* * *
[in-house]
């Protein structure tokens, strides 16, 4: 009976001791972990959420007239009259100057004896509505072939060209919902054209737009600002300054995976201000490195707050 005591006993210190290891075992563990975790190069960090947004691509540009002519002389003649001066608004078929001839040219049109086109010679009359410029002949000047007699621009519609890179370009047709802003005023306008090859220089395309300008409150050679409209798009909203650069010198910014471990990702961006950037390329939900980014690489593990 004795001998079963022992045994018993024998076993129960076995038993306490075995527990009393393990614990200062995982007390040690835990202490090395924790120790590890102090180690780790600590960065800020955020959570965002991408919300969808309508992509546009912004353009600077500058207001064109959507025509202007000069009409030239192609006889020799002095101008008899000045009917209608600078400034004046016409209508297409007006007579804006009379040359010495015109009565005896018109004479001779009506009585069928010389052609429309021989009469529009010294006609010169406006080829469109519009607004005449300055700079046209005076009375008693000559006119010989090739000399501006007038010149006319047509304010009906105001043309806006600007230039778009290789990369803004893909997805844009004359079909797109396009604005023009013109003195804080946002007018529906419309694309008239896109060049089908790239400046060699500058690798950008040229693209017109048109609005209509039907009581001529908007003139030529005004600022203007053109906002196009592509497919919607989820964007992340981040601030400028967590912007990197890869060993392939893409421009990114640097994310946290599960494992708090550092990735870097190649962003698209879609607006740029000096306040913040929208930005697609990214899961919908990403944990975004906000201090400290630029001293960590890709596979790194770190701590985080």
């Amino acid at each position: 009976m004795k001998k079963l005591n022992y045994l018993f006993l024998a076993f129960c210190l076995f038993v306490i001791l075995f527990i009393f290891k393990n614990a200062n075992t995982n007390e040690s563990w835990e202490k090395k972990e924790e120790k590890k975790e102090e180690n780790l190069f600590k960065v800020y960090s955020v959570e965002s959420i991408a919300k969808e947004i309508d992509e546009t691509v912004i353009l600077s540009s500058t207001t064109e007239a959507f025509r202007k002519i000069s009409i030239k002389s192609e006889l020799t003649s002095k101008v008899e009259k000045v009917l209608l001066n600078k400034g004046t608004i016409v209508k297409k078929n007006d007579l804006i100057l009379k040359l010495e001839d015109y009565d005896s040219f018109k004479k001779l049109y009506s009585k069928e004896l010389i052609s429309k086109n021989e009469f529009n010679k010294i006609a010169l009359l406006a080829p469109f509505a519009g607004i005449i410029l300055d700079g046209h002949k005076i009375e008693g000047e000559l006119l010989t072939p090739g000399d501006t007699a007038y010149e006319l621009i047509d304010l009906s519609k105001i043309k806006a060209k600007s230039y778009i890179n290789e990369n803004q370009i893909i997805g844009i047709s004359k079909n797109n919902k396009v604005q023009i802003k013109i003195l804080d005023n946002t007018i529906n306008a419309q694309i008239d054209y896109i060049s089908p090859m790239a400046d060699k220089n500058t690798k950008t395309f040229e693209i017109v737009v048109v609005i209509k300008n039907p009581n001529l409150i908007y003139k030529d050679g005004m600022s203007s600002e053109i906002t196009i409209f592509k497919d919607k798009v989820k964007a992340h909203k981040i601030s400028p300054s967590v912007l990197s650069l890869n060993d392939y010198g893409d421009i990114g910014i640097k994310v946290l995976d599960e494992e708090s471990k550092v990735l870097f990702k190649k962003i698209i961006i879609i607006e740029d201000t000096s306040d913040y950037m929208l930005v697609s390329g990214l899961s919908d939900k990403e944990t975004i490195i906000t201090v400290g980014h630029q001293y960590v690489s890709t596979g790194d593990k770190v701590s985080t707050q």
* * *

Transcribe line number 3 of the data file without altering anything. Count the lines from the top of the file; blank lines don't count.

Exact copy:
């Amino acid at each position: 009976m004795k001998k079963l005591n022992y045994l018993f006993l024998a076993f129960c210190l076995f038993v306490i001791l075995f527990i009393f290891k393990n614990a200062n075992t995982n007390e040690s563990w835990e202490k090395k972990e924790e120790k590890k975790e102090e180690n780790l190069f600590k960065v800020y960090s955020v959570e965002s959420i991408a919300k969808e947004i309508d992509e546009t691509v912004i353009l600077s540009s500058t207001t064109e007239a959507f025509r202007k002519i000069s009409i030239k002389s192609e006889l020799t003649s002095k101008v008899e009259k000045v009917l209608l001066n600078k400034g004046t608004i016409v209508k297409k078929n007006d007579l804006i100057l009379k040359l010495e001839d015109y009565d005896s040219f018109k004479k001779l049109y009506s009585k069928e004896l010389i052609s429309k086109n021989e009469f529009n010679k010294i006609a010169l009359l406006a080829p469109f509505a519009g607004i005449i410029l300055d700079g046209h002949k005076i009375e008693g000047e000559l006119l010989t072939p090739g000399d501006t007699a007038y010149e006319l621009i047509d304010l009906s519609k105001i043309k806006a060209k600007s230039y778009i890179n290789e990369n803004q370009i893909i997805g844009i047709s004359k079909n797109n919902k396009v604005q023009i802003k013109i003195l804080d005023n946002t007018i529906n306008a419309q694309i008239d054209y896109i060049s089908p090859m790239a400046d060699k220089n500058t690798k950008t395309f040229e693209i017109v737009v048109v609005i209509k300008n039907p009581n001529l409150i908007y003139k030529d050679g005004m600022s203007s600002e053109i906002t196009i409209f592509k497919d919607k798009v989820k964007a992340h909203k981040i601030s400028p300054s967590v912007l990197s650069l890869n060993d392939y010198g893409d421009i990114g910014i640097k994310v946290l995976d599960e494992e708090s471990k550092v990735l870097f990702k190649k962003i698209i961006i879609i607006e740029d201000t000096s306040d913040y950037m929208l930005v697609s390329g990214l899961s919908d939900k990403e944990t975004i490195i906000t201090v400290g980014h630029q001293y960590v690489s890709t596979g790194d593990k770190v701590s985080t707050q």